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Winter Care for Houseplants

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Winter Care for Houseplants

If this is your first winter as a houseplant gardener—or if you’ve logged a few winters but could use some reminders—this article is for you! Caring for houseplants over the winter means adjusting some of the normal care we give them in order to keep them thriving. But guess what? It’s pretty easy!

Why Do Houseplants Need Different Care Over the Winter, Anyway?

Ahhh, good question! It’s because winter changes the conditions in which the houseplants are growing—the air is dryer, and light and humidity levels are often lower. Also, many houseplants are dormant and not actively growing during the winter months, so their requirements are different. And because all houseplants are growing in pots and are 100% dependent upon us to deliver the goods to them, we’ve got to be in the know.

Here’s What You Need to Know

Houseplants have some basic requirements of houseplants, and their care needs to be modified during the winter—lessened in some areas and amped up in others.

  • Light: Winter days are shorter, and light levels are impacted as a result. The amount of natural outdoor light coming through windows to your interior is less, and the light strength is diminished as well. Move your plants to a brighter location (a south- or west-facing non-drafty window is perfect), rotate your containers to receive equal amounts of natural light, or add a supplemental light to give your plants a boost.
  • Water: Most houseplants need less water in the winter because they are dormant, and the ones that need less to begin with (eyeballs on you, cacti and many succulents) may need no water at all for a time. So, it’s ok if the soil surface is dry—poke your finger down a couple of inches, and if it’s dry that far down, go ahead and water.
  • Humidity: Most houseplants like a 50% humidity level, with some loving even more. Unfortunately, we all know how dry that winter air is—our own hair and skin tell the story! The easiest thing to do is to have a humidifier in your home, but barring that, you’ve got several other options. Group your plants together to increase humidity, set your pots on or near a tray of water (not in the water, mind you), and move the more humidity-loving plants into your bathroom if you have the room.
  • Indoor Temperatures: When the weather outside changes, we alter our indoor temperatures to stay comfy and cozy. To keep your houseplants equally comfy and cozy, keep them away from fluctuations of temperature from sources like fireplaces, heaters, radiators, and drafty windows and doors.
  • Fertilizer: Because your houseplants may be dormant (or at least resting) over the winter months, that means they’re not actively growing. And that means that you do not need to fertilize them. And lest you think that a little fertilizer will help them along, remember that doing so can interrupt their natural growth cycle. So, repeat after me: No fertilizing until you see new green growth appear in early spring.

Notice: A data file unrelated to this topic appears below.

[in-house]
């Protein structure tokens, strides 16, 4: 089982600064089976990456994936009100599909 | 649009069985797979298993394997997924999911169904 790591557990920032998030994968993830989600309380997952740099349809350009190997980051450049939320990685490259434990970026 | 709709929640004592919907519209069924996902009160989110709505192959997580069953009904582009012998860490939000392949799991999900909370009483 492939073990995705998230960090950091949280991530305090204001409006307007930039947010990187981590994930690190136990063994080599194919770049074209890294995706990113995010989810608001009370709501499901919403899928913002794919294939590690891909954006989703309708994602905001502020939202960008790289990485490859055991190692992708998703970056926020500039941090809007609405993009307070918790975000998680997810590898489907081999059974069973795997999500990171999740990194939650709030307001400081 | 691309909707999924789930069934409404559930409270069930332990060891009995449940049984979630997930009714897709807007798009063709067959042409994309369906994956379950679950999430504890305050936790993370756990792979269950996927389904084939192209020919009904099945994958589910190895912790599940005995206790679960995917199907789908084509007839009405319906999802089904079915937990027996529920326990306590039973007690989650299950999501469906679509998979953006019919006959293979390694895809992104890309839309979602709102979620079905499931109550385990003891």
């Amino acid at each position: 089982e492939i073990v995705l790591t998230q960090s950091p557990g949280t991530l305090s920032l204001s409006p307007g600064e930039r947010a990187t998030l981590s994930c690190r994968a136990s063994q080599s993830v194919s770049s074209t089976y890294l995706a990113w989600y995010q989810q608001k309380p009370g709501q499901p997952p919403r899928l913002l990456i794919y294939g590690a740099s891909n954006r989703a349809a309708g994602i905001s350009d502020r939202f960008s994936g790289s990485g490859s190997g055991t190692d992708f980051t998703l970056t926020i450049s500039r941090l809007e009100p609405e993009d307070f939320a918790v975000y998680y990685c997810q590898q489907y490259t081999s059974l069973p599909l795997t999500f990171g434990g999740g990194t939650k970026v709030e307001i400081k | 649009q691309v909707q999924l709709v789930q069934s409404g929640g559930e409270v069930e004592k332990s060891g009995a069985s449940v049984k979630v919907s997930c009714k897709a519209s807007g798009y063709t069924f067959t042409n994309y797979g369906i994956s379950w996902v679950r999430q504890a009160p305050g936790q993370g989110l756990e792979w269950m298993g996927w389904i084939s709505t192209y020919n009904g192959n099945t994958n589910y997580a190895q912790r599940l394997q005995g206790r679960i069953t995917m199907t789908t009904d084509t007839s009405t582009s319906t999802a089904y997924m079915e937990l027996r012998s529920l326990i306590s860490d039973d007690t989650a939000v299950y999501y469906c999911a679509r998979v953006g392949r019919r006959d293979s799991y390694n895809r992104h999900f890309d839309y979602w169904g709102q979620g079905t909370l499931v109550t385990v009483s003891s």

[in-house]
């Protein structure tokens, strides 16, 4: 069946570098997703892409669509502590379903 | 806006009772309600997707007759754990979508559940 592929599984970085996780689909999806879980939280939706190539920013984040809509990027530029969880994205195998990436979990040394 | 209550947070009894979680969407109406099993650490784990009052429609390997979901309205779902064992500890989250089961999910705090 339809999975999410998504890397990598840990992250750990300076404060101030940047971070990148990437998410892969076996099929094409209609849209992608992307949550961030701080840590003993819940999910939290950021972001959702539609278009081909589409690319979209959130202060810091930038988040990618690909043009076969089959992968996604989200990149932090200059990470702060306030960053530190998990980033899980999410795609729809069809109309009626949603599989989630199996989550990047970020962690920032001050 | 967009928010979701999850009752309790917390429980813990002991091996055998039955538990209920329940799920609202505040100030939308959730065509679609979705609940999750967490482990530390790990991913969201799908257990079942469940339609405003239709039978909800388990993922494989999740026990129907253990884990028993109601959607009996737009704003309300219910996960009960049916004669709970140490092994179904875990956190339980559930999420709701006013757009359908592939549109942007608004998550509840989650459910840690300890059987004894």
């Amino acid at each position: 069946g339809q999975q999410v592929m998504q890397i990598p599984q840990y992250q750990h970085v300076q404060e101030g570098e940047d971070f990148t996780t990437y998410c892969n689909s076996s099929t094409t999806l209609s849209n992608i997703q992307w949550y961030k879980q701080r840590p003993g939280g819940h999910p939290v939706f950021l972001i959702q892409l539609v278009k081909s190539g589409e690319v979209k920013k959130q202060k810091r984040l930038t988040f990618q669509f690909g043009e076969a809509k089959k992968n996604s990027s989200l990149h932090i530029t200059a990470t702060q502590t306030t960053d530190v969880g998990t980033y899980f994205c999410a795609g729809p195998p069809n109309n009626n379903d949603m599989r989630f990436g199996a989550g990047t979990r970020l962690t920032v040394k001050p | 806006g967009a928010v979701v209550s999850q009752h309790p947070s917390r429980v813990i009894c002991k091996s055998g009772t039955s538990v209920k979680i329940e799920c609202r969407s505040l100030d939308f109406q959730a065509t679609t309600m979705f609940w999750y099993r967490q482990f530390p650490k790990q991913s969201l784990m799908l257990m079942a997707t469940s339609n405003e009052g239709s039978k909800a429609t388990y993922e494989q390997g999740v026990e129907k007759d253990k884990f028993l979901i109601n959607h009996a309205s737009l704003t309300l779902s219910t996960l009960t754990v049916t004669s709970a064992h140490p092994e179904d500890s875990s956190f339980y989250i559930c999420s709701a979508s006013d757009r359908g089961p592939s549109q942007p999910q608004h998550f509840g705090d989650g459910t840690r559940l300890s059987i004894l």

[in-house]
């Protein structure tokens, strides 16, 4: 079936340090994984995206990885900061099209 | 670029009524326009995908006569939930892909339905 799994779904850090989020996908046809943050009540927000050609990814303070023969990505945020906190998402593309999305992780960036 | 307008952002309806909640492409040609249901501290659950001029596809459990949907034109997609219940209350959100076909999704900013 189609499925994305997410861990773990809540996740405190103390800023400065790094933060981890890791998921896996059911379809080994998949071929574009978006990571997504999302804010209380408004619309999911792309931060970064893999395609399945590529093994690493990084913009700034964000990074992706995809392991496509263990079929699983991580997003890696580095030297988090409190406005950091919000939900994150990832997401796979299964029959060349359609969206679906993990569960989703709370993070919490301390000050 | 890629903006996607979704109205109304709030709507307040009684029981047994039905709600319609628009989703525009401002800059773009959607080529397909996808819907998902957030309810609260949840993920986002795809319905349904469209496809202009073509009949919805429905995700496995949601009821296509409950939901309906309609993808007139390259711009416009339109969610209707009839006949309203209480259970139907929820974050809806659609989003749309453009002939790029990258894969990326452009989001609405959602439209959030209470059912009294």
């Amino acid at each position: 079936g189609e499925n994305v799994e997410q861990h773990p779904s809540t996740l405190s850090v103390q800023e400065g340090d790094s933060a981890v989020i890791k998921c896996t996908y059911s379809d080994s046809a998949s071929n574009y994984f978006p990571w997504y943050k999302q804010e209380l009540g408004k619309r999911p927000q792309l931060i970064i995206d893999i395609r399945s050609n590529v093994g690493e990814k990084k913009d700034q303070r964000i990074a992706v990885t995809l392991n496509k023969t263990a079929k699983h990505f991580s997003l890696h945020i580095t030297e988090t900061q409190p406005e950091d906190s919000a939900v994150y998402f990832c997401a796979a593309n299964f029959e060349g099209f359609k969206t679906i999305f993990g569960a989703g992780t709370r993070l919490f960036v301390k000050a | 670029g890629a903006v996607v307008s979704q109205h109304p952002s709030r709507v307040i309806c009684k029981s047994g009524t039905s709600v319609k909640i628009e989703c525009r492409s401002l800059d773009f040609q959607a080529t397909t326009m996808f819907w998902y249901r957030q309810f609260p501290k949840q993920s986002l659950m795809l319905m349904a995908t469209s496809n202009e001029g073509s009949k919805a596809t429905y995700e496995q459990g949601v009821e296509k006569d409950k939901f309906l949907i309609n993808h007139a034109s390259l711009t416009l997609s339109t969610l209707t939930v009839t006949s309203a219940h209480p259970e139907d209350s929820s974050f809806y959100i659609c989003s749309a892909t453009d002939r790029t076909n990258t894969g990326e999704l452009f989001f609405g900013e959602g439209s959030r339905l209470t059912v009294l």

How to Spot Trouble

In spite of your best efforts, sometimes things just go awry. And with houseplants, the sooner you spot the issue, the better. These are very common pest and disease problems during the fall and winter months, along with some tips on how to treat them.

  • Spider mites: You may see white webbing and tiny dots moving around, indicating the presence of pesky spider mites. You might also spot brown spots or holes on leaves. If spider mites are an issue, it’s likely because your humidity is too low—so follow those tips above, isolate your plant from its neighbors, wipe the leaves off, and consider treating with a miticide like Neem.
  • Root rot: Look for wilting and yellowing leaves—during the winter, those are telltale signs that your houseplant has poor drainage or has been overwatered. Adjust your watering schedule accordingly, and if your plant has passed the point of no return, be prepared to lay it to rest and start with a new, fresh plant.
  • Fungus gnats: Here’s another pesky critter that can infest your houseplants if you overwater them, and signs to look for include limp, weak growth and dropped leaves. Correct your watering immediately and dispose of any moist moss topdressing. Covering the soil with a layer of gravel prevents the gnats from laying their eggs in the soil. The adult fungus gnats that you see flying around rarely cause any damage, but their larvae will, so it pays to stay on top of this one and stop that reproductive cycle.

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  • Katie Elzer-Peters